So far the physiological level of VIP in the rat brain remains unknown. Based on the affinity of VIP to VPAC-Rs and PAC1-R, we chosen both 1 nM and 100 nM VIP to investigate its regulation of NMDARs. A low concentration of VIP (1 nM) likely activates both VPAC1 and VPAC2-Rs as an increase is also observed using either the VPAC1-selective agonist [Ala11,22,28]VIP or the VPAC2-selective agonist Bay55-9837. The VPAC antagonist [Ac-Tyr1, D-Phe2] GRF (1–29) (1 μM) inhibited the enhancement of NMDA-evoked currents caused by 1 nM VIP or by either of the VPAC-R selective agonists. This provides evidence for the involvement of both VPAC1 and VPAC2-Rs in the regulation of hippocampal synaptic transmission through modulation of NMDARs.

In a previous study we demonstrated that low concentrations of PACAP (1 nM) enhanced NMDAR activity likely by stimulating the PAC1-R (Macdonald et al., 2005). This was based upon the high potency of the PACAP-induced response and by its sensitivity to the inhibitory peptide PACAP (6–38). We have confirmed this role of the PAC1-R using the highly selective agonist maxadilan and the antagonist M65. This approach also permitted us to demonstrate that a high concentration of VIP (100 nM) acts via the PAC1-R to increase of peak NMDA currents as M65 also abolished the increase of NMDA-evoked current induced by 100 nM VIP.

M65 failed to block the increase of evoked NMDA currents induced by low concentration of VIP (1 nM) implying that at this lower concentration, VIP exerts its effect exclusively via one or both of the VPAC-Rs and not by PAC1-R. This raises the question as to why at least some of the response to the high concentration of VIP was not spared by the PAC1-R antagonist. While a definitive answer to this conundrum will require further investigation, we propose that it is likely attributable to the desensitization and internalization of VPAC-Rs that has been reported to occur in the presence of the high concentrations of VIP (Claing et al., 2000;Gaudin et al., 1996;McDonald et al., 1998). For example, the human VPAC1-R undergoes both desensitization and internalization upon VIP challenge (Gaudin et al., 1996) and the rat VPAC1-R undergoes an agonist-dependent internalization through a dynamin-dependent pathway (Claing et al., 2000). Similarly, VPAC2-R is desensitized and internalized in transfected COS7 or HEK293 cells upon exposure to high concentrations of VIP (McDonald et al., 1998). Whether VPAC-Rs in hippocampal CA1 neurons also show desensitization and internalization after the application of a high concentration of VIP requires further study.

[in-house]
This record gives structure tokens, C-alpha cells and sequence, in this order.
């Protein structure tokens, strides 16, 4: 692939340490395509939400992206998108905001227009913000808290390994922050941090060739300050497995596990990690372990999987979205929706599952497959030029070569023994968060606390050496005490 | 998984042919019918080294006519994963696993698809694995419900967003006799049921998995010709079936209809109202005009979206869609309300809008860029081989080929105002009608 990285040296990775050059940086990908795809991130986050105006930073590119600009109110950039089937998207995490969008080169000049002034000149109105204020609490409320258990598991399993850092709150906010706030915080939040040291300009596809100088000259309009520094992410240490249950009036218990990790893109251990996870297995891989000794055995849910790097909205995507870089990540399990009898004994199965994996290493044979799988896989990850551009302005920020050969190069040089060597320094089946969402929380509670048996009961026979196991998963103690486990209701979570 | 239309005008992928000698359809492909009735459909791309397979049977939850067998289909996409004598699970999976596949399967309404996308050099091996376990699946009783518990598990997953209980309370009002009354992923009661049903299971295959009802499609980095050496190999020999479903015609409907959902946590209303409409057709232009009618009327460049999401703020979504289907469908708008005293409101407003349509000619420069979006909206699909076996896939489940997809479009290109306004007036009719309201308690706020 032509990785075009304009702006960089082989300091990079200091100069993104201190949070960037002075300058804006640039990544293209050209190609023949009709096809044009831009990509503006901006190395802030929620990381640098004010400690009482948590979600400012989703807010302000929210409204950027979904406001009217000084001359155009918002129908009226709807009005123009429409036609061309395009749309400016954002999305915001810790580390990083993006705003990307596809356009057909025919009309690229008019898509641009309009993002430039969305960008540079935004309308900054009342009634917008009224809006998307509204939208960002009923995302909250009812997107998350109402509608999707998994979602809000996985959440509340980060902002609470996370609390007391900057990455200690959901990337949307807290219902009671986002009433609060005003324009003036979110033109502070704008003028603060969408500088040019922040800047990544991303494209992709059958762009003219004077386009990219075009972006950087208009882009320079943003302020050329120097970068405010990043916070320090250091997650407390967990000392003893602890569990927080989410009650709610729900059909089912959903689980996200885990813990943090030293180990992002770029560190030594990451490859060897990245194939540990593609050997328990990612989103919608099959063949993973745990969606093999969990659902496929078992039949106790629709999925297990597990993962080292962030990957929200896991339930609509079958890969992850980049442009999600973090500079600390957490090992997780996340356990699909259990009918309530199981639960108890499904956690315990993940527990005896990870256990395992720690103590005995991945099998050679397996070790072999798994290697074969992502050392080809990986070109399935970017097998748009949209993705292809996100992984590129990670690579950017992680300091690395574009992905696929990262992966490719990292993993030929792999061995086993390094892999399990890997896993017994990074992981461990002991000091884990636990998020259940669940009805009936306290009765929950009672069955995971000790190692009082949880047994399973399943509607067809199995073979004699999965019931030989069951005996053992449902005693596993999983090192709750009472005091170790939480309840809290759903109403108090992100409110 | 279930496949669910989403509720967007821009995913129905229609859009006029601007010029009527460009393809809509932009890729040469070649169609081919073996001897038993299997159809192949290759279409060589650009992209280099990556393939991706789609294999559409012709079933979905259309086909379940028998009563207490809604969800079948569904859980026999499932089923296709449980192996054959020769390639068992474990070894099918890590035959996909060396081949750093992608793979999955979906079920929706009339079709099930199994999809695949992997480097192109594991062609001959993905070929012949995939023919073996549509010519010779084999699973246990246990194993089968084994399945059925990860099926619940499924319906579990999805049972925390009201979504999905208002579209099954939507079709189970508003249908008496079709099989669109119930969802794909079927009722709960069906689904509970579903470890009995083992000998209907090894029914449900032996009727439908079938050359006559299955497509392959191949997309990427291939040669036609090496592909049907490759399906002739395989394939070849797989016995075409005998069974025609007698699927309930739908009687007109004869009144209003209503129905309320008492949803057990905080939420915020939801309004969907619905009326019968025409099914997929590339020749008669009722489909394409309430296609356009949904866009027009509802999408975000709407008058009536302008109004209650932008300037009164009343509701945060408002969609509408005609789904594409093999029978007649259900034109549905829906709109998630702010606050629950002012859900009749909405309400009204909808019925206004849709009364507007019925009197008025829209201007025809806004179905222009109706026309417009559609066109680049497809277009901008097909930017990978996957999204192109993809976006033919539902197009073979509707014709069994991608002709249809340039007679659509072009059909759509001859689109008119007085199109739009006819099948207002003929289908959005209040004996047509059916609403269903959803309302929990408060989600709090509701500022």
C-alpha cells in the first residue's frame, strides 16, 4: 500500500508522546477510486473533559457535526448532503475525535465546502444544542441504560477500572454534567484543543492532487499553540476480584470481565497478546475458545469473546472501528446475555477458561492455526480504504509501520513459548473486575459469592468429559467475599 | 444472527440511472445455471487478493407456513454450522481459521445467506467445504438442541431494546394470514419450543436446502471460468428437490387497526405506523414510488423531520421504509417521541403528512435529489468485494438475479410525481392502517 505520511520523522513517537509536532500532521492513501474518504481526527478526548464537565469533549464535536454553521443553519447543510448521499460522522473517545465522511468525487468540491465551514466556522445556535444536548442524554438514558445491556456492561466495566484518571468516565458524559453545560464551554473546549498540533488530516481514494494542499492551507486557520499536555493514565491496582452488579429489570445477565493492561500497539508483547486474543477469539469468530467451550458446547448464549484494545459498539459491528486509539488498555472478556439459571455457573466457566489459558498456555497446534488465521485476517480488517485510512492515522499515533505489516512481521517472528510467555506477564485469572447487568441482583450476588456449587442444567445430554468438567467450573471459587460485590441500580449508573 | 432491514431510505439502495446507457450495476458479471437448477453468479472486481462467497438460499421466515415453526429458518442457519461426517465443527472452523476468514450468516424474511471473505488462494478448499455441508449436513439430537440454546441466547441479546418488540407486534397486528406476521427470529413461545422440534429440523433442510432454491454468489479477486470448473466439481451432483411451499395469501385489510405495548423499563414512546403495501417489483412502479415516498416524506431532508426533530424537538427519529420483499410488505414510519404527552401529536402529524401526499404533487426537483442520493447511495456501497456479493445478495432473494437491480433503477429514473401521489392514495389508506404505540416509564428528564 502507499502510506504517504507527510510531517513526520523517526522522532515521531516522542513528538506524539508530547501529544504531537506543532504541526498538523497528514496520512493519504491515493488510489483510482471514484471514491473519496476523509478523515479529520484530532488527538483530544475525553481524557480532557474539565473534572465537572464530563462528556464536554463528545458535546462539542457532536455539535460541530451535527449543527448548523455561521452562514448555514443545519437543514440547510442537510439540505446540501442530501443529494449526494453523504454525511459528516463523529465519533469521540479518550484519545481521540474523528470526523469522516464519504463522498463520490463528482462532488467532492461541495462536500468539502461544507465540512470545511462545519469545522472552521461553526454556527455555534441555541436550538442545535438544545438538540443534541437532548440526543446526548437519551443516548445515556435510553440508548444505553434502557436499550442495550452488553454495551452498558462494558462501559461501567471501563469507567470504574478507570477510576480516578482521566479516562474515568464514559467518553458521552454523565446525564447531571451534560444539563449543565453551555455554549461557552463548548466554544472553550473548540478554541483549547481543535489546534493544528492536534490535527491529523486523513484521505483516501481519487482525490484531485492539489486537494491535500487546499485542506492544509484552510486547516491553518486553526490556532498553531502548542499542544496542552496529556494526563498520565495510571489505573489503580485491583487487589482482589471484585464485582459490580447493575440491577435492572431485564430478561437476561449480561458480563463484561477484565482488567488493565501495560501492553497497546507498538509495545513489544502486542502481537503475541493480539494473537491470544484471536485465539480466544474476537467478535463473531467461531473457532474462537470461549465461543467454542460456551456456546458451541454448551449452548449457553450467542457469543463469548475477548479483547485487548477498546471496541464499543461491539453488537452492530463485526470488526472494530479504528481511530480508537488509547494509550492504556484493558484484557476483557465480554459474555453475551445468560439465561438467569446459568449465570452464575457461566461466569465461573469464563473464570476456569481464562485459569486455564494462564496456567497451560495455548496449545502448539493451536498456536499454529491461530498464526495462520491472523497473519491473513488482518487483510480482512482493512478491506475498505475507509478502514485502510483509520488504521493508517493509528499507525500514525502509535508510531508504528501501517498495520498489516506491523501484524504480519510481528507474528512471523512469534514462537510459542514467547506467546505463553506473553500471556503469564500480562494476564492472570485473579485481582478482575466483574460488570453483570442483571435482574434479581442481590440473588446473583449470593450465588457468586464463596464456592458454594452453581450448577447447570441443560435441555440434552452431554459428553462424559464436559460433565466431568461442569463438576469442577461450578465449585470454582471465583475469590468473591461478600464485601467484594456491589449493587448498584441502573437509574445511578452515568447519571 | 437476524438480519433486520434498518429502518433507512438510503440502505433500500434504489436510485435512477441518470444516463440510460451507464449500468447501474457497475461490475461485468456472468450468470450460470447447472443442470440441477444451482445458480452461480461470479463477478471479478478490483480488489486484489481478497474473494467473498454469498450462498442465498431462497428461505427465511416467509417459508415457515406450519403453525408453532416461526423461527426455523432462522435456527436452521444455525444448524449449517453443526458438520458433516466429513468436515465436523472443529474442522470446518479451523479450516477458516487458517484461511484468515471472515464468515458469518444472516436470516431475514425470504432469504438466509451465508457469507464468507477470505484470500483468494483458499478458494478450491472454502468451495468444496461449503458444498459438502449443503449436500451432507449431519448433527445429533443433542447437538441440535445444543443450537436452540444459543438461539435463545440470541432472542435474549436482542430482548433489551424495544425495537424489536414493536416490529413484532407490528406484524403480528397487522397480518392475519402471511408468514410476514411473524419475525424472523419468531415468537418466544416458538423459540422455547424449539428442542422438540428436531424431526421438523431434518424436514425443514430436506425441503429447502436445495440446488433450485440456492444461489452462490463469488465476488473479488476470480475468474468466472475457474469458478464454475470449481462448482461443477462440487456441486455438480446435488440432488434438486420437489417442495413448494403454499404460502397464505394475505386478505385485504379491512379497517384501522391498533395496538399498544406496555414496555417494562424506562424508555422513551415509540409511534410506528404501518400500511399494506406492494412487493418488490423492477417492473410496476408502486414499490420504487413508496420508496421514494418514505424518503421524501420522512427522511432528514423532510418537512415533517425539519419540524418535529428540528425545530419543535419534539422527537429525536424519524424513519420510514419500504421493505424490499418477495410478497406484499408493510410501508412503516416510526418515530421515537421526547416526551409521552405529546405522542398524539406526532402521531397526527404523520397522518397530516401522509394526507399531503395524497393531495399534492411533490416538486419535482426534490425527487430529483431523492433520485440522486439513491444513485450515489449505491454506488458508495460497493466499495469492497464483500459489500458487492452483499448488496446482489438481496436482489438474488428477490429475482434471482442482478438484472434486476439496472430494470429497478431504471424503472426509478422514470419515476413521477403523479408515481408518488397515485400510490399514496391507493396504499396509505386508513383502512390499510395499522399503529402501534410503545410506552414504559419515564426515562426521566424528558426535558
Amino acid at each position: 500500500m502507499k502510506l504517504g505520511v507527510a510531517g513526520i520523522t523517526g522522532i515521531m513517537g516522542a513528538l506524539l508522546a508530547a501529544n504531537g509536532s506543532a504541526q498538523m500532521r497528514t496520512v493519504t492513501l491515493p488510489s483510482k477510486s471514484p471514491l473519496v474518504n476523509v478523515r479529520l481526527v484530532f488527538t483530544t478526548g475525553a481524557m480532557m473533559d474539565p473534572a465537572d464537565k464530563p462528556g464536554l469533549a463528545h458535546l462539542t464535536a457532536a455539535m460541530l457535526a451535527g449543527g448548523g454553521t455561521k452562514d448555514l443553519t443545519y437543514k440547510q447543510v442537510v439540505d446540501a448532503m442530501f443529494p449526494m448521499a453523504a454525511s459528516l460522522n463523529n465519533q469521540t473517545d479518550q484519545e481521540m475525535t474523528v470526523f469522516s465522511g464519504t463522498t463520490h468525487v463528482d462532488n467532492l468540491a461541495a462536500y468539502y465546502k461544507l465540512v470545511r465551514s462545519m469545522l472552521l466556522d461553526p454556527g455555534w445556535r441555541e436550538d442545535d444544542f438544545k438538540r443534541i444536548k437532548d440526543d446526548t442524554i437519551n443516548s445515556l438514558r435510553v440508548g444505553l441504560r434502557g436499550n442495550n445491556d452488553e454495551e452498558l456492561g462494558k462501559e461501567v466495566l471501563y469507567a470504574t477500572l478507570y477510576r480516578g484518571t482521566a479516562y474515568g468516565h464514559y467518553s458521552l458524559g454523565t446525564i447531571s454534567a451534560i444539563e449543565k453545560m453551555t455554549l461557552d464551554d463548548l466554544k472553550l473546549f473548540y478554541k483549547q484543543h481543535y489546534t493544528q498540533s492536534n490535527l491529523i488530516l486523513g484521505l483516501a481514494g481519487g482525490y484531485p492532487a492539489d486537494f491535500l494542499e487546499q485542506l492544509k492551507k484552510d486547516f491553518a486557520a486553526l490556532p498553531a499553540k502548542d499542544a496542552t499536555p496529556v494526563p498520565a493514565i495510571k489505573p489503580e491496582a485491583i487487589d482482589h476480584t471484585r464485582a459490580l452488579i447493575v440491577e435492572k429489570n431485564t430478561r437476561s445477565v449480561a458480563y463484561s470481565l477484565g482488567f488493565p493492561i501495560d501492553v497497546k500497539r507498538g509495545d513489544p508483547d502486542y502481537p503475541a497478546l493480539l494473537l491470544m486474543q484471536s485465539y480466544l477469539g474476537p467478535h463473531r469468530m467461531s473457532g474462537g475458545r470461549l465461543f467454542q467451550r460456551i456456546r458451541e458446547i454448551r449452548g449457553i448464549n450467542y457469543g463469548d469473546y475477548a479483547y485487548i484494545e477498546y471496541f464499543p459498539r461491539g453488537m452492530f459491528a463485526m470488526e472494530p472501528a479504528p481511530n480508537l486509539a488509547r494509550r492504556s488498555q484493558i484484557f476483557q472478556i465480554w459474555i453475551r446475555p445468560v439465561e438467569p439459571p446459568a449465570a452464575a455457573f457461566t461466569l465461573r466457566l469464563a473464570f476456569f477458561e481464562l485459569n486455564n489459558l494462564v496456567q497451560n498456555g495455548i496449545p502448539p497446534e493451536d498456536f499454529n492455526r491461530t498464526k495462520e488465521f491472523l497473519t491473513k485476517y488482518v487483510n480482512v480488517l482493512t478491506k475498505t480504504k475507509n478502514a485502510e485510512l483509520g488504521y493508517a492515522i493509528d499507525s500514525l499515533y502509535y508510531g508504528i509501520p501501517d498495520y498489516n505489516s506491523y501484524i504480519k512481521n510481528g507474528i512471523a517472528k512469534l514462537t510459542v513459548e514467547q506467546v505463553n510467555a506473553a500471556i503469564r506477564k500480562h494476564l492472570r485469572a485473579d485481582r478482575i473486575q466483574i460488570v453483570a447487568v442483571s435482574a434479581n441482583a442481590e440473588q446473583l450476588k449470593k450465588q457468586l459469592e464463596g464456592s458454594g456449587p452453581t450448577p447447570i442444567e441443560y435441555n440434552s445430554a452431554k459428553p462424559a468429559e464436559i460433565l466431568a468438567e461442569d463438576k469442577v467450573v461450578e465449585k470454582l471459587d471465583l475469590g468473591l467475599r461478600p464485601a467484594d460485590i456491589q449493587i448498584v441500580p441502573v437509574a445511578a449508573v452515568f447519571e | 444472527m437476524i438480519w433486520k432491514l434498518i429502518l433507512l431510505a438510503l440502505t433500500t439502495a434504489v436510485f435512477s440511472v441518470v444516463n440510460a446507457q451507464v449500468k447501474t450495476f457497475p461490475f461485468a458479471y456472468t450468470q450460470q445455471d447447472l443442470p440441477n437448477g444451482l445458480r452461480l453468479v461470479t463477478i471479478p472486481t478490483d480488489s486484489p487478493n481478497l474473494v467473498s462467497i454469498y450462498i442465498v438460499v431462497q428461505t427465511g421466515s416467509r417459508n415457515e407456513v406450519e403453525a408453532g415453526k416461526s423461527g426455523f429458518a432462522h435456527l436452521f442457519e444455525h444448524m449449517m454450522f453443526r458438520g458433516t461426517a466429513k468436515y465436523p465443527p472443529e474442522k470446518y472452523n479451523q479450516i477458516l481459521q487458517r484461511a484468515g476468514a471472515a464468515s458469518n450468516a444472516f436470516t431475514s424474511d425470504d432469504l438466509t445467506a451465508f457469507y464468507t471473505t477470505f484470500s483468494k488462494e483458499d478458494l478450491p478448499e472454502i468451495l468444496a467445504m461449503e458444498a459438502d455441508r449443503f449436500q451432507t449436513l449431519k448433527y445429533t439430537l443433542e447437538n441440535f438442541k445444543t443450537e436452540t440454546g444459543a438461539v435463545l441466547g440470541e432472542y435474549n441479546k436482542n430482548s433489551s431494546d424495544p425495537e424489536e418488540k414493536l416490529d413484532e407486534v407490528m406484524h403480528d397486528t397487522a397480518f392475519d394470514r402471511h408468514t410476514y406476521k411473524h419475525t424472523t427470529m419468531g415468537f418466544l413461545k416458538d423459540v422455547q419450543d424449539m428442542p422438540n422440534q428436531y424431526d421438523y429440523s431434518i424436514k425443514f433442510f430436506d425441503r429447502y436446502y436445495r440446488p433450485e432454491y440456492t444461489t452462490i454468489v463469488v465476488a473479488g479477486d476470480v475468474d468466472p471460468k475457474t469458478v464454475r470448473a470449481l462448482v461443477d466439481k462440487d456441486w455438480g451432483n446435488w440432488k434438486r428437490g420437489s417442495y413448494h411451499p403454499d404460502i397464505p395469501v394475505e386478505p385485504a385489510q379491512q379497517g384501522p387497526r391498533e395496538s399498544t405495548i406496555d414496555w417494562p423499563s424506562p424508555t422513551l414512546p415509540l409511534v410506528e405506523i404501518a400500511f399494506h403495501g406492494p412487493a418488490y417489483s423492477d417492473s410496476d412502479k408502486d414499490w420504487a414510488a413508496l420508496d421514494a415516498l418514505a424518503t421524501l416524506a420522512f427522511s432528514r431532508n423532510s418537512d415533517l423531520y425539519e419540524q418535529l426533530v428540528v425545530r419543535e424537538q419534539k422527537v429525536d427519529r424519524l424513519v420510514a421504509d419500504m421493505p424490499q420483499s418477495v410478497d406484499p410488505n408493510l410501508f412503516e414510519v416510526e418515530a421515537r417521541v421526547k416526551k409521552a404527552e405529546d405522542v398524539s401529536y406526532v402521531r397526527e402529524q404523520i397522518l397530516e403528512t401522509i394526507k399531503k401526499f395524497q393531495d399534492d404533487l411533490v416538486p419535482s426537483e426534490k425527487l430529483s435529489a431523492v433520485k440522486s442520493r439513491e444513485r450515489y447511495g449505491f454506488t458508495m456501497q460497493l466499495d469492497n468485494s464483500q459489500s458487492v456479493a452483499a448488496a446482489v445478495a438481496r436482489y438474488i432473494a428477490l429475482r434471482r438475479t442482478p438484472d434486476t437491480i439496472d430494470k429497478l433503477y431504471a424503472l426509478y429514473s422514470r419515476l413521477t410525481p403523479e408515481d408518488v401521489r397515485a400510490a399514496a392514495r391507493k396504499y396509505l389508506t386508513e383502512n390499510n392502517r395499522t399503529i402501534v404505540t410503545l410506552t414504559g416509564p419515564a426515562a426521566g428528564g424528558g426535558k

So far no splice variants of VPAC-Rs have been identified, but eight subtypes of the PAC1-R have been characterized (Vaudry et al., 2000). PAC1-R and VPAC1/2-Rs couple strongly to Gαs and stimulate the cAMP/PKA signalling pathway. However, PAC1-R also strongly stimulates the phospholipase C (PLC) pathway, whereas VPAC1-Rs and VPAC2-Rs only weakly activate PLC (McCulloch et al., 2002). Here we show that the activation of VPAC1/2-Rs by low concentration of VIP (1 nM) increases evoked NMDA currents via the cAMP/PKA pathway whereas PAC1-R induces PLC/PKC/Pyk2/Src signalling pathway to enhance NMDA-evoked currents in hippocampal neurons (Macdonald et al., 2005). A potential stimulation of VPAC1/2-Rs by PACAP may account for the previously reported PKA-dependent actions of this agent on NMDAR mediated responses in hippocampal neurons (Yaka et al., 2003).